Like a shot
out of the dark, Israel has been taken to the International Criminal Court by
Comoros. Yesterday, Comoros submitted a referral in accordance with article 14
of the Rome Statute concerning the Israeli attack on the so-called Gaza Freedom
Flotilla in May 2010. The referral letter is available on the Court's website.
In the days
and weeks to come, there will be much chattering on the blogs and in law
journals about the legal details. Is the referral admissible? Does it meet the
gravity threshold? What about complementarity? Should the Prosecutor invoke the
‘interests of justice’ and decline to proceed?
ultimately, like all of the other decisions to proceed or not to proceed with
an investigation, politics will determine the outcome. Judging by the history
of the Office of the Prosecutor, any contrived technical argument will suffice
in order to avoid the Court addressing the situation in Palestine. Because
everybody knows that the Prosecutor is terrified to deal with the situation in
Palestine. It risks upsetting the increasingly cordial relationship between the
Court and the United States.
referral has some intriguing and unique legal features. Like previous
applications of article 14, it is a ‘self-referral’. Comoros is referring a
situation that took place on its own territory. The MV Mavi Marmara, where the
main attack took place, is a Comoros vessel. In accordance with article 12 of
the Rome Statute a ship flagged in Comoros is deemed to be part of its
But as the
referral makes clear, Comoros is referring the situation on its own territory
because of the acts of another State. In that sense, it is really the first
referral directed by one State against another. And it is also of interest
because although Comoros is not and cannot charge Israel with the crime of
aggression, the referral is entirely related to an aggressive act by one State
against another (and in which the alleged aggressor will, of course, claim to have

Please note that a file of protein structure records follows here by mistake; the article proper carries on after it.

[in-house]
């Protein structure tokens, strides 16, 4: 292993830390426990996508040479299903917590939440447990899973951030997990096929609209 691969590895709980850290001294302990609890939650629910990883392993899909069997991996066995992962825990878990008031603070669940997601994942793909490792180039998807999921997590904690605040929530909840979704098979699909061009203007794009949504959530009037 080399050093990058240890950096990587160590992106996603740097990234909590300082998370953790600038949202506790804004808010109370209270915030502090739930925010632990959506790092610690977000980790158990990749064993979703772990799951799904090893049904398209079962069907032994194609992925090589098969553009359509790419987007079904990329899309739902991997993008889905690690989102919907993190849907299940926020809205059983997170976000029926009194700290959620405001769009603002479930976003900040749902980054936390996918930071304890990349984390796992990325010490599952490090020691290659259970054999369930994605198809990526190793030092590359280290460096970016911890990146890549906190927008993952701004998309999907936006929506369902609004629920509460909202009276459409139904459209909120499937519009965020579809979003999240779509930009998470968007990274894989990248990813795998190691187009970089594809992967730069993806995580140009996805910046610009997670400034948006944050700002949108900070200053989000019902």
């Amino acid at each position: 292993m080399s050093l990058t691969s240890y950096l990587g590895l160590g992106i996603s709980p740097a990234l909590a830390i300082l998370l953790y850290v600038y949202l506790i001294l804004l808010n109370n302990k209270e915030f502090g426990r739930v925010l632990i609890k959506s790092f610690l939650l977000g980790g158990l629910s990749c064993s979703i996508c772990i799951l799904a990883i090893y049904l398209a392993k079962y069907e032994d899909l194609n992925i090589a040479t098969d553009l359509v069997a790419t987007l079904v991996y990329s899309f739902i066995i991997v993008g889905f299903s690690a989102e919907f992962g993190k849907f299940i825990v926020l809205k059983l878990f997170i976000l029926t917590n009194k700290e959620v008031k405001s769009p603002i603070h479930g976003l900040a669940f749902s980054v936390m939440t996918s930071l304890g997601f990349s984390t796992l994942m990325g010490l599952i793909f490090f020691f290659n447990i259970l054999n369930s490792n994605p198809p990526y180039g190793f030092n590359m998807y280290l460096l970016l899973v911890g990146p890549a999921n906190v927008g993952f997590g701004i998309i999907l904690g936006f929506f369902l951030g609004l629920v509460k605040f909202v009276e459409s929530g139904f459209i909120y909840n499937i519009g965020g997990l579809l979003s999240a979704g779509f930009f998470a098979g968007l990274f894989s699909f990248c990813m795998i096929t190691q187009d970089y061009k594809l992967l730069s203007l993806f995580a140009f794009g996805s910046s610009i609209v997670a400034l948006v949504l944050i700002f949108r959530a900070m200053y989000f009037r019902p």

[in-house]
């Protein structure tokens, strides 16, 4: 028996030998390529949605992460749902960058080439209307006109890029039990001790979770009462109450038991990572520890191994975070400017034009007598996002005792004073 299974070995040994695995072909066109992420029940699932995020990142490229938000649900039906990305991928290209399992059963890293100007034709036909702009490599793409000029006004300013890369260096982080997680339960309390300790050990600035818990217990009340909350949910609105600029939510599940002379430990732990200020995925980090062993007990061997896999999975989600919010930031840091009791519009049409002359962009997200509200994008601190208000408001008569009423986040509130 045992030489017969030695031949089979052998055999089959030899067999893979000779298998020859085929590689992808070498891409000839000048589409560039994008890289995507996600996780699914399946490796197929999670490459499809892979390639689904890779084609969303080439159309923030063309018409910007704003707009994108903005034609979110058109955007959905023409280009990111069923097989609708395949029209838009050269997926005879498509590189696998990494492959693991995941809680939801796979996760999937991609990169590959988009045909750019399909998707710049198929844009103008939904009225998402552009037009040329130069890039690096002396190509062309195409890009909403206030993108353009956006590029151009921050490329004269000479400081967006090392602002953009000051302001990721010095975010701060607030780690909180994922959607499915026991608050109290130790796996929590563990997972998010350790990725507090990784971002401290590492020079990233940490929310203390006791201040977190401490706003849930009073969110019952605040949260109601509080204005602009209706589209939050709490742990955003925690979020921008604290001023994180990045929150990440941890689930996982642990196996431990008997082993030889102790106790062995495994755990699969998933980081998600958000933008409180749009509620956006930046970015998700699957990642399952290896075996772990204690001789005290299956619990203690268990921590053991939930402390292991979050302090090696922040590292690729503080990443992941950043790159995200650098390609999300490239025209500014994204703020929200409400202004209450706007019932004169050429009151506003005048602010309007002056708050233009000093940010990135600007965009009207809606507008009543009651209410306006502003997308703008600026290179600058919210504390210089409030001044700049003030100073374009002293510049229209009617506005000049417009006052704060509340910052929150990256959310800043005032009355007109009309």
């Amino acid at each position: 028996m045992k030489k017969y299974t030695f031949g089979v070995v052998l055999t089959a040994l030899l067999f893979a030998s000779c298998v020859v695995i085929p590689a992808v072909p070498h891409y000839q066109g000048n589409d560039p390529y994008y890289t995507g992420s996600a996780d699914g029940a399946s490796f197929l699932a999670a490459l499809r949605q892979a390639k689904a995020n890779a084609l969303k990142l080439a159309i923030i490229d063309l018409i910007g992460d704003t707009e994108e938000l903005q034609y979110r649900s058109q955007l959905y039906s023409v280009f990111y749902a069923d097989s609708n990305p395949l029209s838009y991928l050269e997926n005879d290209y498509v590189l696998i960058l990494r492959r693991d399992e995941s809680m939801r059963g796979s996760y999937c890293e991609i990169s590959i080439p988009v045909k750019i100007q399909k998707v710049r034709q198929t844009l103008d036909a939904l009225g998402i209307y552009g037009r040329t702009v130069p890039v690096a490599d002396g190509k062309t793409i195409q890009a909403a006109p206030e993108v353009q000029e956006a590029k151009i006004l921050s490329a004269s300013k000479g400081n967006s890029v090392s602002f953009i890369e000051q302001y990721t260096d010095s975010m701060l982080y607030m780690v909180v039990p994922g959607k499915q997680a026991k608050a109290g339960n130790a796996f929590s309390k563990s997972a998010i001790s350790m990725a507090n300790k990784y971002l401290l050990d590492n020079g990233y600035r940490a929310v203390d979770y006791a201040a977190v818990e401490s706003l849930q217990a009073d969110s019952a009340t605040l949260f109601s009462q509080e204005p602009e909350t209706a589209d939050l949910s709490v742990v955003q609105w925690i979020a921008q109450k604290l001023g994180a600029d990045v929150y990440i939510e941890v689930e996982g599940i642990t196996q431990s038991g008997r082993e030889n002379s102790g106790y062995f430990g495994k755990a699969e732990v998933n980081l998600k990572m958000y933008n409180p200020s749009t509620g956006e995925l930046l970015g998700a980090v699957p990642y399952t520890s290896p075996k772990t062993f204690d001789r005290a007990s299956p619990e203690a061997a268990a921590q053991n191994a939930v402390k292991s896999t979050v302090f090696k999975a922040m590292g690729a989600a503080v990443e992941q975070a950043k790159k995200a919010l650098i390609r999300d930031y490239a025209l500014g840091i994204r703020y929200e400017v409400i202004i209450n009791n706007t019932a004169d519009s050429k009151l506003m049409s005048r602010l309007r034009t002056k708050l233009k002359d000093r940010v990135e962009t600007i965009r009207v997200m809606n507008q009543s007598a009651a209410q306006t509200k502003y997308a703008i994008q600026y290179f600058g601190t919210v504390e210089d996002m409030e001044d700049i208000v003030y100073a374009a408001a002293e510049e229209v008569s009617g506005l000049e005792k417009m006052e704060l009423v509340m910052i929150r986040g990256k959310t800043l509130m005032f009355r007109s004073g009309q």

been acting in self defence).
statement yesterday acknowledging the referral, the Prosecutor indicated that
she will now consider whether or not to initiate an investigation. There is no
obligation on the Prosecutor to proceed. No referral, whether it is by a State
party or by the Security Council, compels the Prosecutor to proceed. In practice,
the Prosecutor has accepted every referral to date. This is likely to be the
first referral that the Prosecutor refuses.
decide not to investigate, article 53 becomes operational. It entitles Comoros
to seek revision of the Prosecutor’s decision by a Pre-Trial Chamber. That too
would be a first for the Court, because there has never before been such a
proceeding. We do not know how the judges will interpret article 53. But we
have some hints, because the nature of the revision is quite similar to what is
contemplated by article 15, when the Prosecutor seeks authorisation to
investigate a situation. Decisions by the Pre-Trial Chambers pursuant to
article 15 indicate a very deferential and permissive attitude. Judges have
been very reluctant to attempt to second-guess discretionary decisions by the
Prosecutor with respect to priorities of prosecution. We can expect something
similar if this case ever gets to the article 53 stage.
Prosecutor does not need the referral in order to address the situation in
Palestine. The Prosecutor can exercise jurisdiction over the territory of
Palestine since 1 July 2002 as a result of Palestine’s declaration of January